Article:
A myriad of situations might bring about a doctor’s discharge of a patient and termination of the physician-patient relationship. The physician might move, leave the insurance network, or determine that the patient needs the care of a different specialist. The physician also might want to end the relationship due to inappropriate patient conduct such as disruptive or violent behavior; repeatedly missing appointments and/or nonadherence to treatment plans; or refusal to pay for medical services.
Physicians must avoid discriminatory practices that are prohibited by law, including refusing to treat or discharge of a patient based upon the patient’s race, nationality, religion, age, sex or sexual orientation.
What defines patient abandonment?
Patient abandonment generally is defined as the unilateral severance by the physician of the physician-patient relationship, without giving the patient sufficient advance notice to obtain the services of another practitioner, and at a time when the patient still requires medical attention.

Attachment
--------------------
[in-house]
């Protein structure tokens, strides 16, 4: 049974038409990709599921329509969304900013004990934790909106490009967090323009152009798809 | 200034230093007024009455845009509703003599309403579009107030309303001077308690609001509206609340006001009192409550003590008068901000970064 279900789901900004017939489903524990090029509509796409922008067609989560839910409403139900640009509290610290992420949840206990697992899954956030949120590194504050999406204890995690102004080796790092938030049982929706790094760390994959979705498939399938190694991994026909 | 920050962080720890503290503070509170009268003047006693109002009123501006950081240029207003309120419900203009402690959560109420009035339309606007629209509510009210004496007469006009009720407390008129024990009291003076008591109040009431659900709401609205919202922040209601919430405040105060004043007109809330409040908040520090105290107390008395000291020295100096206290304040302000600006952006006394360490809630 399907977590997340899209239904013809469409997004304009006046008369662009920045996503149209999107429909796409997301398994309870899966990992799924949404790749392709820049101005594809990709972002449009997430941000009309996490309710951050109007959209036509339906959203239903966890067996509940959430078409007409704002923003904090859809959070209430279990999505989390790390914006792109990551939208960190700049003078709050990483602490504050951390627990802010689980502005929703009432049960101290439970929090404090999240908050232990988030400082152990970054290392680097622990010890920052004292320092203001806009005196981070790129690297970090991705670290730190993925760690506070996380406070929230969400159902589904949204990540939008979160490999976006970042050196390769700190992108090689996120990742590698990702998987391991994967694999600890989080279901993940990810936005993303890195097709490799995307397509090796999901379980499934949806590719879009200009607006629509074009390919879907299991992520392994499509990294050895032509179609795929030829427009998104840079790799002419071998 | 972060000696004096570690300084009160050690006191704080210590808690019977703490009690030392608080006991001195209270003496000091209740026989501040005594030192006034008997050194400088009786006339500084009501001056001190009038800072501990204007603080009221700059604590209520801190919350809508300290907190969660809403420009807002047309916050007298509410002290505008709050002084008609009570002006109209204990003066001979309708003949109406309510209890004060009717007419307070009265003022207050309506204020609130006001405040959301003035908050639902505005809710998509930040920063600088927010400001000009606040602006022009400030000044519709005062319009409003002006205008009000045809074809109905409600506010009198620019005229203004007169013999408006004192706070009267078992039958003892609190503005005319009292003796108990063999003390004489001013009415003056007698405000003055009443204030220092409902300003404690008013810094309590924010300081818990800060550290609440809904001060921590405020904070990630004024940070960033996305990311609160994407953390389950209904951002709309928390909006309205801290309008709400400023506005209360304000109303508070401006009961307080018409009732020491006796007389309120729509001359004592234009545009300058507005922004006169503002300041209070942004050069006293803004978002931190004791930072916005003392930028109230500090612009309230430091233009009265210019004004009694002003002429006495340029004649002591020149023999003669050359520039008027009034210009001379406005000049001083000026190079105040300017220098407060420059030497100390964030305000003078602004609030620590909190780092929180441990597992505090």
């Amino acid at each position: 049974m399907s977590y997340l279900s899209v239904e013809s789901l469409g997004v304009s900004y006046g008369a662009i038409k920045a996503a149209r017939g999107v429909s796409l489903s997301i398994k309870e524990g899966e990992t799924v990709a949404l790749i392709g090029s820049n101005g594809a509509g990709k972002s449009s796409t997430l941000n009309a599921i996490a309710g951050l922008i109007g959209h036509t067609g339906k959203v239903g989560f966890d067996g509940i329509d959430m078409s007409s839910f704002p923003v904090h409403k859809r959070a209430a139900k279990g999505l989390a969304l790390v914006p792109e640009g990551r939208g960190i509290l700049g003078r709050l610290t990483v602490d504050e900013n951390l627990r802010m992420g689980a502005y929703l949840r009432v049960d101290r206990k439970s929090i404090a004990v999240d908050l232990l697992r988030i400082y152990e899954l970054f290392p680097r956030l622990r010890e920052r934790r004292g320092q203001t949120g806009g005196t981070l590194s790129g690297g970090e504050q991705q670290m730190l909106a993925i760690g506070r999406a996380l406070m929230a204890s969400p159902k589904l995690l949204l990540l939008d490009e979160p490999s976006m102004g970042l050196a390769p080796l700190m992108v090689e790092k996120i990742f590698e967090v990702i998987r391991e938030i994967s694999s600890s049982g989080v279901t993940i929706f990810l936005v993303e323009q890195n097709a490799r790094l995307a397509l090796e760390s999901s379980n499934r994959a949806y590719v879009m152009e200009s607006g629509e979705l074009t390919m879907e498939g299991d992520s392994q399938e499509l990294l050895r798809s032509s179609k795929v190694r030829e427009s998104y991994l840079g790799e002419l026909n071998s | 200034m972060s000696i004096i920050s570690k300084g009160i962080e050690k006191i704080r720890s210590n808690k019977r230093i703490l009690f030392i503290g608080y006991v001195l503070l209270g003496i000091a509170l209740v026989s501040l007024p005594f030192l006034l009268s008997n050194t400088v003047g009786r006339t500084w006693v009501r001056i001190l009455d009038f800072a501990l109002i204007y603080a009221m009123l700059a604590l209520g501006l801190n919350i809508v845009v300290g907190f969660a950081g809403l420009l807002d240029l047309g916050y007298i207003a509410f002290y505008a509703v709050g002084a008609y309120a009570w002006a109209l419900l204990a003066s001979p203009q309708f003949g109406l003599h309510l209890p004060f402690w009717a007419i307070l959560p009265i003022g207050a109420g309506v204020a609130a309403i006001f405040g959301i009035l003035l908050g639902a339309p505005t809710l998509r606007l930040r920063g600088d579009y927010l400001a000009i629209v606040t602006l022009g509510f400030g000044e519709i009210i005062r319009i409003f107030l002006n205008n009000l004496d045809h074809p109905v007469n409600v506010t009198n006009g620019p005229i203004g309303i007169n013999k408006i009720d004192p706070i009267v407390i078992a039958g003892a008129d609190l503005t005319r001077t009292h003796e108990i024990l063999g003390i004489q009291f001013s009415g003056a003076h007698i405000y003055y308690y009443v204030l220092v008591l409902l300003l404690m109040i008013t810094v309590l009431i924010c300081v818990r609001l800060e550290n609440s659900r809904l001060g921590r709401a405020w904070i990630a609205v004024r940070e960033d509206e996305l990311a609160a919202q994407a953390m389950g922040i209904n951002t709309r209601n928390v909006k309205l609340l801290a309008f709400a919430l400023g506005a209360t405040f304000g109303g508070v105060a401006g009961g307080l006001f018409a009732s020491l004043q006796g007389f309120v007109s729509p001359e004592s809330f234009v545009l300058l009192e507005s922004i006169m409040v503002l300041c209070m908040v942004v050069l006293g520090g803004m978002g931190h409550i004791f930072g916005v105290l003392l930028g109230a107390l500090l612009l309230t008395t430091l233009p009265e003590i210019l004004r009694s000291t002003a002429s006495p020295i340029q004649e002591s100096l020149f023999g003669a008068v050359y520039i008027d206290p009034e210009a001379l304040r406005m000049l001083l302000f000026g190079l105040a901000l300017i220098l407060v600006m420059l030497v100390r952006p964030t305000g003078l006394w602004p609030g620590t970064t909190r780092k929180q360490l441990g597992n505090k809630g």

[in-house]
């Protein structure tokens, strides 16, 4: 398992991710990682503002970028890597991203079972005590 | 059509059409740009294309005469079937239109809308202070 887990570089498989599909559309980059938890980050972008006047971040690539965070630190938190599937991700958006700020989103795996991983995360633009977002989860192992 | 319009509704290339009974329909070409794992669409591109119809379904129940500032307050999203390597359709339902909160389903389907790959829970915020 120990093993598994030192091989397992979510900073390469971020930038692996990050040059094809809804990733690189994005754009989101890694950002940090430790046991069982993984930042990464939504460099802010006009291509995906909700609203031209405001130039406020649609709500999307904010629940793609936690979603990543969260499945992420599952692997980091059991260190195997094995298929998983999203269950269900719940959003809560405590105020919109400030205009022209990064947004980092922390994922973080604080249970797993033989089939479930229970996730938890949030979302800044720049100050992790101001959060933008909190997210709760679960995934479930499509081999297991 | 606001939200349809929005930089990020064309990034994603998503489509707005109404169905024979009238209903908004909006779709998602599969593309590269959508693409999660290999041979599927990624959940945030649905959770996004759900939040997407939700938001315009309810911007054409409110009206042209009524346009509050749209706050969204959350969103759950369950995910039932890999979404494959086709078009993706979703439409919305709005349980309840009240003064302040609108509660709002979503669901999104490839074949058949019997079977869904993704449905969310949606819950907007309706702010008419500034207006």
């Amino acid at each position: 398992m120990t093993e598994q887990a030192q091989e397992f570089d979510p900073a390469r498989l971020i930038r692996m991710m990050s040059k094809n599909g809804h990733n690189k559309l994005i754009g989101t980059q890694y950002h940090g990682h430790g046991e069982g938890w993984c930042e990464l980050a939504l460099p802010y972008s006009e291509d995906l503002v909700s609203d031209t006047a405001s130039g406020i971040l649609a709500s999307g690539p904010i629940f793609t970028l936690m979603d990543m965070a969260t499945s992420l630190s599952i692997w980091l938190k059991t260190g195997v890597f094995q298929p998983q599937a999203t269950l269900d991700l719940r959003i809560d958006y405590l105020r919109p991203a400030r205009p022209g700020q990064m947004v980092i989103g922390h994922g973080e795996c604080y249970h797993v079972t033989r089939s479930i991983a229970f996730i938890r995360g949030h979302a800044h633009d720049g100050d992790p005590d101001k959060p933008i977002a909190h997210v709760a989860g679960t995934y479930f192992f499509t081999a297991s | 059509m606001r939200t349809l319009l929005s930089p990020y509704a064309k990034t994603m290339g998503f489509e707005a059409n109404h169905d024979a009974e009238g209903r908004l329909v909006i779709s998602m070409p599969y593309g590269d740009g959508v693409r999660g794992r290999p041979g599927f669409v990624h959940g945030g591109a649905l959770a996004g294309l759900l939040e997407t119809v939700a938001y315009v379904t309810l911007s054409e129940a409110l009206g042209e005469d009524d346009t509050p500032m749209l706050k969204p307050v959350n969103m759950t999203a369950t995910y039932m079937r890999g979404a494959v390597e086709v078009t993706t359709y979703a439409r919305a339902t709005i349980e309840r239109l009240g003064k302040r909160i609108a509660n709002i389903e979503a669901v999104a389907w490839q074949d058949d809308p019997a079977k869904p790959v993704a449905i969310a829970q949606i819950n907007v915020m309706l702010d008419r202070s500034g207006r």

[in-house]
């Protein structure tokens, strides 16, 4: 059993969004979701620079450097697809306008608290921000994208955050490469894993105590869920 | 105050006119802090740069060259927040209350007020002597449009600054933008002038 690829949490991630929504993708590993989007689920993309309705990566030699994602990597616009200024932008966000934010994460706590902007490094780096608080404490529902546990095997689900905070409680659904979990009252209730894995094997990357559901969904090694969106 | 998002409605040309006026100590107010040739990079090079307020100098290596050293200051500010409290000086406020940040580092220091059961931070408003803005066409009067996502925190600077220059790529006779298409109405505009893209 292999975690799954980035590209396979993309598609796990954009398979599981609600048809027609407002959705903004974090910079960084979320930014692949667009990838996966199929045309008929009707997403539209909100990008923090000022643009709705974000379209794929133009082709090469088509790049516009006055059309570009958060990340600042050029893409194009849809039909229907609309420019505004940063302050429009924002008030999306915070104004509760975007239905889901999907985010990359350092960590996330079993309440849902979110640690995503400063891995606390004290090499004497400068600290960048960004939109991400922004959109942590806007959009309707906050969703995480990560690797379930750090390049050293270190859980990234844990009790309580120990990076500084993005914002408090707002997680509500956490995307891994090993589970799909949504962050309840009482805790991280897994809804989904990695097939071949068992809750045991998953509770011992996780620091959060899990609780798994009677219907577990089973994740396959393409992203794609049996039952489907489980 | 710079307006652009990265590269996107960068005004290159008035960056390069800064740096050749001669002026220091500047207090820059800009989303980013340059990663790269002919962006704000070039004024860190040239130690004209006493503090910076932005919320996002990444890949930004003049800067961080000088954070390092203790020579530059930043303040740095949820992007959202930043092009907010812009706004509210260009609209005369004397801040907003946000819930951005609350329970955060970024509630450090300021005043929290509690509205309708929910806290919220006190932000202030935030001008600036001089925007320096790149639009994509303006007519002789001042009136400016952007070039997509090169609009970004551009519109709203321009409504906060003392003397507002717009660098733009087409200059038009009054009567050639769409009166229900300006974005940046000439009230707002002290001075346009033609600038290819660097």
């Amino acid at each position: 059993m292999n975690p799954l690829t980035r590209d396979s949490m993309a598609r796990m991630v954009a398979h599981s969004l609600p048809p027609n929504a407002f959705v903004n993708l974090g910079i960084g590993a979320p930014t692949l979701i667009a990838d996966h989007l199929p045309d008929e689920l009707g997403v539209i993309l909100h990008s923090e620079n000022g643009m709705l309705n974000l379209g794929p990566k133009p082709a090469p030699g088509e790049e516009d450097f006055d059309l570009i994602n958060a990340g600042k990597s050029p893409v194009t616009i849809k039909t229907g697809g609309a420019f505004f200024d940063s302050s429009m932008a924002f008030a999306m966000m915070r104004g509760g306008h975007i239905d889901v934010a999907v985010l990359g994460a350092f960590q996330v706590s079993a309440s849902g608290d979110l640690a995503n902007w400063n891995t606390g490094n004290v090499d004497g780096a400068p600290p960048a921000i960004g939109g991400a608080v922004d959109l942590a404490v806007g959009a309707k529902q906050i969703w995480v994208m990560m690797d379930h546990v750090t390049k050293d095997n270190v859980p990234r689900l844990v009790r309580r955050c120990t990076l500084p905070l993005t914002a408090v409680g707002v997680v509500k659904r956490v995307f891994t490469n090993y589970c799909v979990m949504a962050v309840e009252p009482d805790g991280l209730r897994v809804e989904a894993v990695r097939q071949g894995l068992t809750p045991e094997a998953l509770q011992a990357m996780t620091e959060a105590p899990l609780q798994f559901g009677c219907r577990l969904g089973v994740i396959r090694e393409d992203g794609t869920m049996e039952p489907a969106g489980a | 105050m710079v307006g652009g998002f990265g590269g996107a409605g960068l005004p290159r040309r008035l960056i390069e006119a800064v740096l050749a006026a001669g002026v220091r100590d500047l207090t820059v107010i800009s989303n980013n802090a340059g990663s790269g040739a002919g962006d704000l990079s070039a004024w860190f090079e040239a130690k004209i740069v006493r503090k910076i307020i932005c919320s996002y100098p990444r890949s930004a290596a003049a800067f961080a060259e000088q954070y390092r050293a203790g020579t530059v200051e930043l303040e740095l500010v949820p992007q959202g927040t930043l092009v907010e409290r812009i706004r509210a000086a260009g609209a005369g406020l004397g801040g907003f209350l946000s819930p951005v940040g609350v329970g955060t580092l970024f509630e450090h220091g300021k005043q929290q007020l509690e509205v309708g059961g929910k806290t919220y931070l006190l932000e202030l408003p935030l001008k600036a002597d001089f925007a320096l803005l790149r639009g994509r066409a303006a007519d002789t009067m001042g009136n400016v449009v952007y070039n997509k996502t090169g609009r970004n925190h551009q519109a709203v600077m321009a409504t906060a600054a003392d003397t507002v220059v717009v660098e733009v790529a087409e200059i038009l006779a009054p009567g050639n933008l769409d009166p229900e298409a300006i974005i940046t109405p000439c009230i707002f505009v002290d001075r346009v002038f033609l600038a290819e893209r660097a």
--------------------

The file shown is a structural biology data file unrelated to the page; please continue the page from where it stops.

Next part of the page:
While individual states have their own definitions of patient abandonment, the concept of reasonable notice is common to most jurisdictions. In New York, for example, the following is considered professional misconduct: “Abandoning or neglecting a patient under and in need of immediate professional care, without making reasonable arrangements for the continuation of such care, or abandoning a professional employment by a group practice, hospital clinic or other healthcare facility, without reasonable notice and under circumstances which seriously impair the delivery of professional care to patients or clients.”
Significant liability, fines and/or restrictions or loss of the physician’s professional license can result. In states such as California, Texas and Washington, D.C., patient abandonment is addressed in the medical malpractice laws, and significant liability may result if the physician abandons a patient without sufficient notice in advance of termination and injury results.
While some jurisdictions require a specific amount of time for providing notice to the patient, others simply allude to “reasonable” notice. In the absence of a specific legal notice period, 30 days generally is considered a reasonable amount of time to provide adequate notice to the patient in advance of termination.
The physician also should check his or her managed care contracts, which may include specific requirements concerning the termination of covered patients.
Most importantly, during the “notice” period, the physician must continue treating the patient and remain available for office visits.